“The Heart of the King”
December 20, 2015
(Fourth Sunday of Advent)
By John Partridge
Scripture: Micah 5:2-5a Hebrews 10:5-10 Luke 1:39-55
How many of you have ever watched a boxing match and actually listened to the commentators?
There is one comment that is often made when discussing boxers, or football players, or horse races or even music that is in common with all of those things. There is a song that came out in the early 80’s by Huey Lewis and the News that starts like this:
New York, New York, is everything they say
And no place that I’d rather be
Where else can you do a half a million things
All at a quarter to three
When they play their music, ooh that modern music
They like it with a lot of style
But it’s still that same old back beat rhythm
That really really drives ’em wild
They say the heart of rock and roll is still beating
And from what I’ve seen I believe ’em
Now the old boy may be barely breathingBut the heart of rock and roll, heart of rock and roll is still beating.
“The Heart Of Rock & Roll” (Huey Lewis and the News, 1983)
Huey Lewis goes on to say that the music they play in New York, L.A. and other parts of the country can be very different but it’s still rock and roll because it has the same heart. When we are trying to understand something, “heart” is important. A great boxer has “heart,” and football, soccer, baseball and sports figures, even horses, often stand out because they play with “heart.” We often trust people because we understand them and we say that we “know their heart.”
As we read our scripture lessons today, this idea of “heart” is critical to our understanding. We begin, first of all, with the writing of the prophet Micah. Micah lived about 700 – 750 years before the birth of Jesus and about the same time as the prophet Isaiah. And in his writing, Micah speaks about the Messiah that is to come saying… (Micah 5:2-5a)
“But you, Bethlehem Ephrathah,
though you are small among the clans of Judah,
out of you will come for me
one who will be ruler over Israel,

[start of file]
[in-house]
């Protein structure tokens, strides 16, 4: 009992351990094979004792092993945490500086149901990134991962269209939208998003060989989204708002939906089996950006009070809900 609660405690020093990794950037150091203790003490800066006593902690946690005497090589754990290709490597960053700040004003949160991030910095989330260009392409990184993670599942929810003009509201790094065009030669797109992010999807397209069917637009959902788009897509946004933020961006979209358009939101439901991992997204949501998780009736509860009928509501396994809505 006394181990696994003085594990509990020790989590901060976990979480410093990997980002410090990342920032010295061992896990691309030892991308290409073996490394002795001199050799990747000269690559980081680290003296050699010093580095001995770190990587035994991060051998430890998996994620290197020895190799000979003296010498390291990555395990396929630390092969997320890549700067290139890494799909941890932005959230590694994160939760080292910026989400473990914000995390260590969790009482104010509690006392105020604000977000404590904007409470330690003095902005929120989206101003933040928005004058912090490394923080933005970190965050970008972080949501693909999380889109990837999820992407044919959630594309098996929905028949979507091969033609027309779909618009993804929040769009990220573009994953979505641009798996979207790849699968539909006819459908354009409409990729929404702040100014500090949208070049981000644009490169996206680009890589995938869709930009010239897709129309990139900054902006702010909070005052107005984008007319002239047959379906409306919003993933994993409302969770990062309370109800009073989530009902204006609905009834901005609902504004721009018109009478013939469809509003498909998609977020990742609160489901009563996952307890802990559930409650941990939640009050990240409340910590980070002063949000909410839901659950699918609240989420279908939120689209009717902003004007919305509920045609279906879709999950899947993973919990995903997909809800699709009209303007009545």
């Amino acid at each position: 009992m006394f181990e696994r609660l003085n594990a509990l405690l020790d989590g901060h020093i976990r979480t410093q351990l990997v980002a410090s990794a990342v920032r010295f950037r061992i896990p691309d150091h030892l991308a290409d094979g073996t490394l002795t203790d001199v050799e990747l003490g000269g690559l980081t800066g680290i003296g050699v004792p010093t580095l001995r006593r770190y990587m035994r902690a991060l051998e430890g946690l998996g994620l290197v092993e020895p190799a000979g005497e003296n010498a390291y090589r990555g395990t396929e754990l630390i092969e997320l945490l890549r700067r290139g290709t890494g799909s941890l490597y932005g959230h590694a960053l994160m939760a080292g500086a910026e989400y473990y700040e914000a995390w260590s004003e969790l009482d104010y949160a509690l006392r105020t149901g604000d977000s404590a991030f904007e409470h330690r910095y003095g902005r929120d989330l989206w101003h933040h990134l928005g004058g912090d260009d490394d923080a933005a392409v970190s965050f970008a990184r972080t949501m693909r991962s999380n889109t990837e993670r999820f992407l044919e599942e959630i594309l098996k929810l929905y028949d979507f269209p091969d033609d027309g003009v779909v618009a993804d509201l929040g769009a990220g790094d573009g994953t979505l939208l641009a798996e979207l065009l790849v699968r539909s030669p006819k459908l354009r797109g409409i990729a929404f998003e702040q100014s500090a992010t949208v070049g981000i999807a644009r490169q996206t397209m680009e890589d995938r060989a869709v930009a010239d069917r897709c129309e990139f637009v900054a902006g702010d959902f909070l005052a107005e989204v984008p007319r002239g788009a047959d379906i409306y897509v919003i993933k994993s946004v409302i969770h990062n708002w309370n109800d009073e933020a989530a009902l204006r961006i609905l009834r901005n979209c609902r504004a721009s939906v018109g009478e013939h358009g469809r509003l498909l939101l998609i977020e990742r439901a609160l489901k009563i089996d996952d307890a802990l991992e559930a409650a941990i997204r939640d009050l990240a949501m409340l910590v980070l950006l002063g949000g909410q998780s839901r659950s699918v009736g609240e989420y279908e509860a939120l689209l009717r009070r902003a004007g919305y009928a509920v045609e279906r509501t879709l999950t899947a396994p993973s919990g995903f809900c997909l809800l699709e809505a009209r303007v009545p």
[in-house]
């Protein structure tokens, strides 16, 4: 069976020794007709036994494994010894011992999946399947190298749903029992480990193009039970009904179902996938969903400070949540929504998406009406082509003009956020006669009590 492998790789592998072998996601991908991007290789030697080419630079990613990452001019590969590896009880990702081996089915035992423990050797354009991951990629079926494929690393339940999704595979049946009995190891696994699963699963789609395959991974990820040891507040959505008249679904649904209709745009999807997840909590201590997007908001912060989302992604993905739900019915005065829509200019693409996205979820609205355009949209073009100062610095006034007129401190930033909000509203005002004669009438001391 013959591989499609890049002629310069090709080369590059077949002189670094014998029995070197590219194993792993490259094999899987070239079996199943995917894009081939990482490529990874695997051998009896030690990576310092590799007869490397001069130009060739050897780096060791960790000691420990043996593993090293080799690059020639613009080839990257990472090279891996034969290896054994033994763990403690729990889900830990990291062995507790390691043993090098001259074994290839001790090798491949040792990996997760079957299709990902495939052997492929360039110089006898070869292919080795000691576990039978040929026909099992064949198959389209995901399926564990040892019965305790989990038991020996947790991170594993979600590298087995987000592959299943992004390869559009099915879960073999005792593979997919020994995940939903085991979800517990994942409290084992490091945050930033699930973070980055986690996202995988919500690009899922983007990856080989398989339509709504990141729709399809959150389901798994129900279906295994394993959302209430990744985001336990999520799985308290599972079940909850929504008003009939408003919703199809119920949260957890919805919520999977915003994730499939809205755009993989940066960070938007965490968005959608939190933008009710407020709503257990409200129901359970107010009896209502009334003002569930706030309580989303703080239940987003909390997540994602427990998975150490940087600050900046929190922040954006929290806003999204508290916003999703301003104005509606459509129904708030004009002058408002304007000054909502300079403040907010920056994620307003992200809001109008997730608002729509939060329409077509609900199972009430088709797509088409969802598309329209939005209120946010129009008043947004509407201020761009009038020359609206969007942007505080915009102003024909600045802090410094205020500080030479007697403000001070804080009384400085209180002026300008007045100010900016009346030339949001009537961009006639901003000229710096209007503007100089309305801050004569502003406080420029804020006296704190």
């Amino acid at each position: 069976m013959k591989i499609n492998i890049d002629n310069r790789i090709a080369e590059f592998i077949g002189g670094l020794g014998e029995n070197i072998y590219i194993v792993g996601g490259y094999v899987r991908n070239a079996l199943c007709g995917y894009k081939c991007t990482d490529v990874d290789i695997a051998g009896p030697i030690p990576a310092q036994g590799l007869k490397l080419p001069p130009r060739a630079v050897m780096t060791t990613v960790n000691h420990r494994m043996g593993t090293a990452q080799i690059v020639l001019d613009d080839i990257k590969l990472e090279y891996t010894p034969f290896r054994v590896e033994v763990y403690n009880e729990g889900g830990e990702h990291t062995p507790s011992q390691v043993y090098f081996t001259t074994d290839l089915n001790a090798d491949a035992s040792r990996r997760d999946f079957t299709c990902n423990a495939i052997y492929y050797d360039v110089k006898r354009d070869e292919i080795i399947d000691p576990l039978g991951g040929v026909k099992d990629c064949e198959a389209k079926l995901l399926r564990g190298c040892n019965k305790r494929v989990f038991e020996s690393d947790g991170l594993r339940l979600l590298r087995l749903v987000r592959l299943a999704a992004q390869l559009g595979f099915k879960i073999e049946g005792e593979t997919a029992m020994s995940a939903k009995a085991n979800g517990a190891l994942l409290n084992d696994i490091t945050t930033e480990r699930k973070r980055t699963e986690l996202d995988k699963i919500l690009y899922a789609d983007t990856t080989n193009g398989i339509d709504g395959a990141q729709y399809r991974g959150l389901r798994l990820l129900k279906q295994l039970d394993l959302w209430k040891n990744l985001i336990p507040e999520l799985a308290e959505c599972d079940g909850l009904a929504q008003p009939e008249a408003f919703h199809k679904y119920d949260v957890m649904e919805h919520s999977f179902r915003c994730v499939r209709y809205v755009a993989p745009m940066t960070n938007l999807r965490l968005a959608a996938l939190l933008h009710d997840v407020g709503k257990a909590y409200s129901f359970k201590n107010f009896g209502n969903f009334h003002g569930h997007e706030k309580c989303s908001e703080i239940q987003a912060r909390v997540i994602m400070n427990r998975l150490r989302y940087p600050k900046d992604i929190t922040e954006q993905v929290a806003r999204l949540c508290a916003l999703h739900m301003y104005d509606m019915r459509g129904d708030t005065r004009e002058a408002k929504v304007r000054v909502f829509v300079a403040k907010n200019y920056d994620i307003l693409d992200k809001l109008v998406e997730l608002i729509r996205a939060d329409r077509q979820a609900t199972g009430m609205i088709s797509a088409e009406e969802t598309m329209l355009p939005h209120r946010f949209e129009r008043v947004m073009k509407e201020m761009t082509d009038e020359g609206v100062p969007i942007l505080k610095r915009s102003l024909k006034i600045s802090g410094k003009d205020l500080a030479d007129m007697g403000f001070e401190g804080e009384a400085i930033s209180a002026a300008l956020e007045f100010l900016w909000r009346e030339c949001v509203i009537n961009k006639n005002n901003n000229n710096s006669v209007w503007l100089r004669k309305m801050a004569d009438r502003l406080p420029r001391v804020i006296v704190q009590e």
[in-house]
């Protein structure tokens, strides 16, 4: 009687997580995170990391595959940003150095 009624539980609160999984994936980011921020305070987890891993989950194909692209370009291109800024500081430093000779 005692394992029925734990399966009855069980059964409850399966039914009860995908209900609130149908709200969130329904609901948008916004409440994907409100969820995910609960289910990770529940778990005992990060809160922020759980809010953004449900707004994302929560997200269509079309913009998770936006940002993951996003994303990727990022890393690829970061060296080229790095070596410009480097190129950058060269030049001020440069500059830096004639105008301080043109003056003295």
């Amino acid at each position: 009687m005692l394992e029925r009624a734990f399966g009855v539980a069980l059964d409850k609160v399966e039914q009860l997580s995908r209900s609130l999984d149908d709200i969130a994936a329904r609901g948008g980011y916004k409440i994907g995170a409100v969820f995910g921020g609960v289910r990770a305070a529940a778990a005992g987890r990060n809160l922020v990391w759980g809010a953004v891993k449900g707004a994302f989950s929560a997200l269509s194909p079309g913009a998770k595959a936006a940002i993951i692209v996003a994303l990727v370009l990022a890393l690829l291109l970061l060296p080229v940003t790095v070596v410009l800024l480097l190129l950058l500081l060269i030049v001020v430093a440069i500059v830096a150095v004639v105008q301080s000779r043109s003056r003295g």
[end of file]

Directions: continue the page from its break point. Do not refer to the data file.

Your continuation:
whose origins are from of old,
from ancient times.”
3 Therefore Israel will be abandoned
until the time when she who is in labor bears a son,
and the rest of his brothers return
to join the Israelites.
4 He will stand and shepherd his flock
in the strength of the Lord,
in the majesty of the name of the Lord his God.
And they will live securely, for then his greatness
will reach to the ends of the earth.
5 And he will be our peace
Micah tells the world that even though Bethlehem is small and often considered to be unimportant, the Messiah and king of Israel will come from among her people. Although Micah warns that Israel’s unbelief and sinful behavior will bring judgement upon them all, and that Israel will be abandoned for a time, when the Messiah comes, he will lead his people from a position of strength. The Messiah will stand in the strength of God and his great strength will, finally, bring peace.
Here again, as we noted a few weeks ago, we see the prophetic idea of the “already and not yet.” The Messiah that Micah sees will come after Israel returns from her abandonment, which clearly was after the return from captivity in Babylon and which we see in the birth of Jesus. But Jesus’ rule and reign as king still lies in the future.
In Luke 1:39-55, we remember more.
39 At that time Mary got ready and hurried to a town in the hill country of Judea, 40 where she entered Zechariah’s home and greeted Elizabeth. 41 When Elizabeth heard Mary’s greeting, the baby leaped in her womb, and Elizabeth was filled with the Holy Spirit. 42 In a loud voice she exclaimed: “Blessed are you among women, and blessed is the child you will bear! 43 But why am I so favored, that the mother of my Lord should come to me? 44 As soon as the sound of your greeting reached my ears, the baby in my womb leaped for joy. 45 Blessed is she who has believed that the Lord would fulfill his promises to her!”